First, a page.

Hillsboro’s Mike Curry is a retired Dayton Fire Captain who got his name – Mike, not Michael – from his grandfather, and became a blood donor because his dad donated. He made his own mark on family tradition Wednesday, Nov. 1 when he celebrated his milestone 300th lifetime donation at the Dayton Community Blood Center.
“I started when I was 18,” Mike said about the beginning of his “Donor for Life” journey. “My dad always donated. He was a World War II vet. He thought it was important. Once I started, I kept coming. I would donate at the fire department.”
Mike lived in Belmont and spent 30 years as a Dayton firefighter. He retired as a captain at station 16 in the West District in 2002. He moved to his Hillsboro farm in 2007, where he says, “I stay busy as I want to with timber and a few cows,”
Mike is a “universal donor” because his blood type is O negative, which any patient in need can receive. He’s also a CMV-negative donor, which means he has not been exposed to the cytomegalovirus. Hospitals prefer to use CMV-negative blood for units designated for children and to ensure the safety of blood transfusions to newborns.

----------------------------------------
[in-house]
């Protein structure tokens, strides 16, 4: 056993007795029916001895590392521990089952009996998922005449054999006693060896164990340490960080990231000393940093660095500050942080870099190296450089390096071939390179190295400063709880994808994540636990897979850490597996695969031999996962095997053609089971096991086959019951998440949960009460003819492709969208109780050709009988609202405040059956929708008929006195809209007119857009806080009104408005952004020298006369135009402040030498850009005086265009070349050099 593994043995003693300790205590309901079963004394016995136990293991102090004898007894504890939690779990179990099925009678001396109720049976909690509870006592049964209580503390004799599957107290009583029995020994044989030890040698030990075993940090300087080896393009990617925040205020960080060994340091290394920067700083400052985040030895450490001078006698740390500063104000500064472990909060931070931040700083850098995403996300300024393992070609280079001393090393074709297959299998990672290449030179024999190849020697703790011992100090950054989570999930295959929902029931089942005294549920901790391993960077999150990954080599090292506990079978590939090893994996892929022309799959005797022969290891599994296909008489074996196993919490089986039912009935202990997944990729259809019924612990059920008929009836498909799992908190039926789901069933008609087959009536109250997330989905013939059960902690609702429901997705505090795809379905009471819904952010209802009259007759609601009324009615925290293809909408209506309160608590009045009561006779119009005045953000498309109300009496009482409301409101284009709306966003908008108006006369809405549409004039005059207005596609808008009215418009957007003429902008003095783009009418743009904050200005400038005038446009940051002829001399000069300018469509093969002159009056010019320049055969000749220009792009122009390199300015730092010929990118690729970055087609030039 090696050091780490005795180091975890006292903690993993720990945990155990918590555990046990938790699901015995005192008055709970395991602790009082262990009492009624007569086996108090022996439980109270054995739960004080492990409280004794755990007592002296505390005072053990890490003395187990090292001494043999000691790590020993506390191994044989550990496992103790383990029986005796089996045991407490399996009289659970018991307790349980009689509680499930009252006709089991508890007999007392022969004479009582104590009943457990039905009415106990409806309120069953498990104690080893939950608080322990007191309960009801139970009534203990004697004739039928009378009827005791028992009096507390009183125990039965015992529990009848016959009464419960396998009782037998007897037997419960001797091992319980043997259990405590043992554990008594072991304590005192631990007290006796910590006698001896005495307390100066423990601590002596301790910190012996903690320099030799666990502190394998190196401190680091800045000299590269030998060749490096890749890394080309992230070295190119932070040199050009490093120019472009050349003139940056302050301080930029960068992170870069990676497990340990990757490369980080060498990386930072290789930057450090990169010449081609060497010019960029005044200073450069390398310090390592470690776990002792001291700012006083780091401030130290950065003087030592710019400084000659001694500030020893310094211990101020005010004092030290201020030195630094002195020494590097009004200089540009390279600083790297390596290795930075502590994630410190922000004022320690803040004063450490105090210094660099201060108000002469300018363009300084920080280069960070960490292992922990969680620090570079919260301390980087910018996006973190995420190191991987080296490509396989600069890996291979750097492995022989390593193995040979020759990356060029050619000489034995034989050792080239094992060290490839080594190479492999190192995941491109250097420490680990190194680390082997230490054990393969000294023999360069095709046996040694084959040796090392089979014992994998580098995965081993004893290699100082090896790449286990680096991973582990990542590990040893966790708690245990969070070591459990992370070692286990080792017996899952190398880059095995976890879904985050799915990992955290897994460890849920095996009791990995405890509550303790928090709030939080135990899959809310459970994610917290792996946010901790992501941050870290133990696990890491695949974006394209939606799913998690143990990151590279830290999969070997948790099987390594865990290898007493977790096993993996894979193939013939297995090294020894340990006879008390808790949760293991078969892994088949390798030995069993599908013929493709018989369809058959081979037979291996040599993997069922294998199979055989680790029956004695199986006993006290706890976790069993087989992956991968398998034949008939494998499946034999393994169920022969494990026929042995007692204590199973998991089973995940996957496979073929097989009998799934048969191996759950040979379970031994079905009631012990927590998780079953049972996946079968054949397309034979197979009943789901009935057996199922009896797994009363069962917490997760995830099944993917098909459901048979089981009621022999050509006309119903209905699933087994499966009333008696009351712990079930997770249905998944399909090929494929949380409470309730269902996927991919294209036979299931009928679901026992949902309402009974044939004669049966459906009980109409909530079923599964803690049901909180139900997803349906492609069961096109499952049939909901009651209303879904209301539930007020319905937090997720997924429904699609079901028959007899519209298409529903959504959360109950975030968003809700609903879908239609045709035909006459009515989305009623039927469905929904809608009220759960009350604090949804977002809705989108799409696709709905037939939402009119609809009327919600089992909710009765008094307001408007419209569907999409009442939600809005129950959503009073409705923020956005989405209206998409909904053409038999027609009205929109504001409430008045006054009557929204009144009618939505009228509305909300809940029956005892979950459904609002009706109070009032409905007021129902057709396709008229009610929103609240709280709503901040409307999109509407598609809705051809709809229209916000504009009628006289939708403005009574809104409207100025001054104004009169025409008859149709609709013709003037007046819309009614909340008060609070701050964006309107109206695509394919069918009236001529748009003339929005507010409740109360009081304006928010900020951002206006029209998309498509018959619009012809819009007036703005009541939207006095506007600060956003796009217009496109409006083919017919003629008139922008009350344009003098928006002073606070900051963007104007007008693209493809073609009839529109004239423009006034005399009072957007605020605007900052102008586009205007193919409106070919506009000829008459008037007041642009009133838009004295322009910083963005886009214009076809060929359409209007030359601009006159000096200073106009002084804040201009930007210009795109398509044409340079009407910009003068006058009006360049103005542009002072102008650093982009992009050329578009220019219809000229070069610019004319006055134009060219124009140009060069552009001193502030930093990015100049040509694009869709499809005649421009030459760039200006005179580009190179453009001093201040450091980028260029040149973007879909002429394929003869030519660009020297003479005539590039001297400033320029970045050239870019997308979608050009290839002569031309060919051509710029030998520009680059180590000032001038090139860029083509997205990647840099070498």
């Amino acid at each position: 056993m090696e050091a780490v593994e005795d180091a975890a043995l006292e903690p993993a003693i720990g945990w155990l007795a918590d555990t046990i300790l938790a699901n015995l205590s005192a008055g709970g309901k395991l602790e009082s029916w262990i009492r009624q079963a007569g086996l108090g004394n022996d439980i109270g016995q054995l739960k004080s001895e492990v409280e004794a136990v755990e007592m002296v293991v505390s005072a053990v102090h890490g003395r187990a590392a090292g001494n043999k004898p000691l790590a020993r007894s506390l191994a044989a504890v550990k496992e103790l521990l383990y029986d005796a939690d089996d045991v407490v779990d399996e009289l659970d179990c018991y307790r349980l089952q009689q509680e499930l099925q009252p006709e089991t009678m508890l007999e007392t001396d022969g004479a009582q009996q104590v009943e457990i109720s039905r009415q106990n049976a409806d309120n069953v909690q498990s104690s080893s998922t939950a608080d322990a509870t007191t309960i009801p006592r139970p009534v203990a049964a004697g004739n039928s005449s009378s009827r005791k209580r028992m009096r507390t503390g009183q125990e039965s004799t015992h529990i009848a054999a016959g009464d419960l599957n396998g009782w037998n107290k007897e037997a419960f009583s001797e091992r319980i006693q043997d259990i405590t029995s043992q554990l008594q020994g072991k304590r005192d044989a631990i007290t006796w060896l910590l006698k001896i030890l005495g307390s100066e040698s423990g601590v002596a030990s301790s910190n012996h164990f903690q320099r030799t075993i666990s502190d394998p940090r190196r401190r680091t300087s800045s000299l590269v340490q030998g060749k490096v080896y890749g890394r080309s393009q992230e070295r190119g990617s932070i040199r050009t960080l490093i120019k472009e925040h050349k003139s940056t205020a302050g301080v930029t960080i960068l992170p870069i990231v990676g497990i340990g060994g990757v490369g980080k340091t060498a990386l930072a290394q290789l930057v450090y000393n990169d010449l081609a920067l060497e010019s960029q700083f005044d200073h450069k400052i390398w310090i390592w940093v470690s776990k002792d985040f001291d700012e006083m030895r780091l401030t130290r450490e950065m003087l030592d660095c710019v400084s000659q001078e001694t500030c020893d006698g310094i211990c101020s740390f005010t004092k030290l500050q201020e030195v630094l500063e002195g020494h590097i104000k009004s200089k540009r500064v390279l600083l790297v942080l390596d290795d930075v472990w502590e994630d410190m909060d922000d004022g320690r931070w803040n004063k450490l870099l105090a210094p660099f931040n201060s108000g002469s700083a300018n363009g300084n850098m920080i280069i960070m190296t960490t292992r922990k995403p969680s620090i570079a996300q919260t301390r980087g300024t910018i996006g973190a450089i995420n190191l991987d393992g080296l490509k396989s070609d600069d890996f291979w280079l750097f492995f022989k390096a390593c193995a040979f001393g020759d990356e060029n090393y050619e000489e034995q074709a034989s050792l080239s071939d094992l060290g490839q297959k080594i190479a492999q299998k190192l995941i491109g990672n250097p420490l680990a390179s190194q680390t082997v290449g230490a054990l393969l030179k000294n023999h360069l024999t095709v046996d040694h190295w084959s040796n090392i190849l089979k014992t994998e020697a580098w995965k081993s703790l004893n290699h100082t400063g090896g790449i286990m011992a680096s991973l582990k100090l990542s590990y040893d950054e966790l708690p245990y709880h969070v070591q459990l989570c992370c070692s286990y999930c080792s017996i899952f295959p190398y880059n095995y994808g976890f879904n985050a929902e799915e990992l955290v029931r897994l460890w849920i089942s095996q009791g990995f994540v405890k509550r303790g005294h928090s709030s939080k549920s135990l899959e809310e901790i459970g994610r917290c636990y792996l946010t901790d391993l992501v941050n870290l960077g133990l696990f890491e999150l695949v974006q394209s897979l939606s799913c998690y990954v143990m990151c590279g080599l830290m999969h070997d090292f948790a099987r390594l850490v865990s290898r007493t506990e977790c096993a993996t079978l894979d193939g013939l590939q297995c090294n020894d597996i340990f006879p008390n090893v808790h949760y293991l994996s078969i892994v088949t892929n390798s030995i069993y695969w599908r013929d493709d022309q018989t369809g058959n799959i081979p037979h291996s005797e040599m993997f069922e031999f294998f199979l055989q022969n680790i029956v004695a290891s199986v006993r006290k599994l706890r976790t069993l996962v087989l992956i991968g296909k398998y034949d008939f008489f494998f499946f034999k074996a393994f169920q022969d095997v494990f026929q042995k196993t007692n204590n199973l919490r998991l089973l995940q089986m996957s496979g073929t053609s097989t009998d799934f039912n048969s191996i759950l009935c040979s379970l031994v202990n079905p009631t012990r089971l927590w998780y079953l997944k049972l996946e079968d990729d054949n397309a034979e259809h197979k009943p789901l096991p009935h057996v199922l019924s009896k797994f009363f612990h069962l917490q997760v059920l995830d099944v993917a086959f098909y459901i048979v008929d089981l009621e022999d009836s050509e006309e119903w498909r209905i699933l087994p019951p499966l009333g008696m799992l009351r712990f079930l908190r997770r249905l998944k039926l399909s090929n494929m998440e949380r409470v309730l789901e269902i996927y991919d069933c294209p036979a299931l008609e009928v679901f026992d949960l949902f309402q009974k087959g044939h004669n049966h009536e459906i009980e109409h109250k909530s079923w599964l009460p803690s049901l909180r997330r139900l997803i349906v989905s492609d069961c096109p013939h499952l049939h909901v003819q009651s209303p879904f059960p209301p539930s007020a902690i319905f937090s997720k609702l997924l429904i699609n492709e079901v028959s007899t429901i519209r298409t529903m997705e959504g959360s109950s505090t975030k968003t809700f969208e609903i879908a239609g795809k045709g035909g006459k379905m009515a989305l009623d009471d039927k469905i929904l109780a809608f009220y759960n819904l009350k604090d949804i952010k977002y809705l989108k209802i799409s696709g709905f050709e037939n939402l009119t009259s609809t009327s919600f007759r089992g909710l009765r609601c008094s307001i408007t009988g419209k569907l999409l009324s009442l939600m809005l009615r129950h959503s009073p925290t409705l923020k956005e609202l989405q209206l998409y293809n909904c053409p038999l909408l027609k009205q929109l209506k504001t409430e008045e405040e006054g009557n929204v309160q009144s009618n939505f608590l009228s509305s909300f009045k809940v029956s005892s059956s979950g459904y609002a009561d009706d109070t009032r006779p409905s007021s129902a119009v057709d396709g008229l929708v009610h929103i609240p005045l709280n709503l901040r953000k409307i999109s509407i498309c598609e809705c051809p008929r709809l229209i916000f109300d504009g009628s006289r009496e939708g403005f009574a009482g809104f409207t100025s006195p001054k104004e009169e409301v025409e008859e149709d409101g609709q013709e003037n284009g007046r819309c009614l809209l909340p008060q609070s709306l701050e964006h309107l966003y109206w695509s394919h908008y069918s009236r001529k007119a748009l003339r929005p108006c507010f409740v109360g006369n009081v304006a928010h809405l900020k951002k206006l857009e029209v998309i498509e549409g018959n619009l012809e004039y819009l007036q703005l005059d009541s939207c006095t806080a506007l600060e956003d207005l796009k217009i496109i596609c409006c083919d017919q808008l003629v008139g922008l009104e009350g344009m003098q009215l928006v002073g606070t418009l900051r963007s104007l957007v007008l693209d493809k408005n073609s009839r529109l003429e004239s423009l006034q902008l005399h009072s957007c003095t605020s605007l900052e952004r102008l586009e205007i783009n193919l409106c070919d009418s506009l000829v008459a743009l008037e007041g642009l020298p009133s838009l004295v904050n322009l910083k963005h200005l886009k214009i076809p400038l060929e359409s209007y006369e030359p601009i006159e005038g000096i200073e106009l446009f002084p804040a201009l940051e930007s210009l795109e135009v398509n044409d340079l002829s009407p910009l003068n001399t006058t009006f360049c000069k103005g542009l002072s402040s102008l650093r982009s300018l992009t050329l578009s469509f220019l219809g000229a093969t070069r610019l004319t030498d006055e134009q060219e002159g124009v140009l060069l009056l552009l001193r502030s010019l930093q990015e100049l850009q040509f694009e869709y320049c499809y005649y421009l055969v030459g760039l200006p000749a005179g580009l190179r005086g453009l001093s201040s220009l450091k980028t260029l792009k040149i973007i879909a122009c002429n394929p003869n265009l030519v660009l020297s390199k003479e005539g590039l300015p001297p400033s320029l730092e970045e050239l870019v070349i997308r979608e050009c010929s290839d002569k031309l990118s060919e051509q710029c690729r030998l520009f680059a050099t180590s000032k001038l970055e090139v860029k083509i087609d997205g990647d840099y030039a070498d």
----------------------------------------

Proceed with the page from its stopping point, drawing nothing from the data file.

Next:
“If I didn’t donate very eight weeks, I would get a call,” he said. He then answered the call to become a platelet donor in the early days of the apheresis program at CBC.
“When I started apheresis you went up the elevator to the second floor,” he said. “It was a needle in two arms and the tube went from one arm, over your head and through a warmer before going back in the other arm. If your nose itched you couldn’t do anything!”
Mike tries to donate platelets once a month. He’s a regular at the bi-monthly Wilmington Eagles Lodge blood drives and alternates monthly visits to the Dayton Donor Center. He made nine donations in 2016 and his milestone 300th donation was his seventh of the year.
“I knew I was getting close to 300,” he said. “It doesn’t seem like that many!”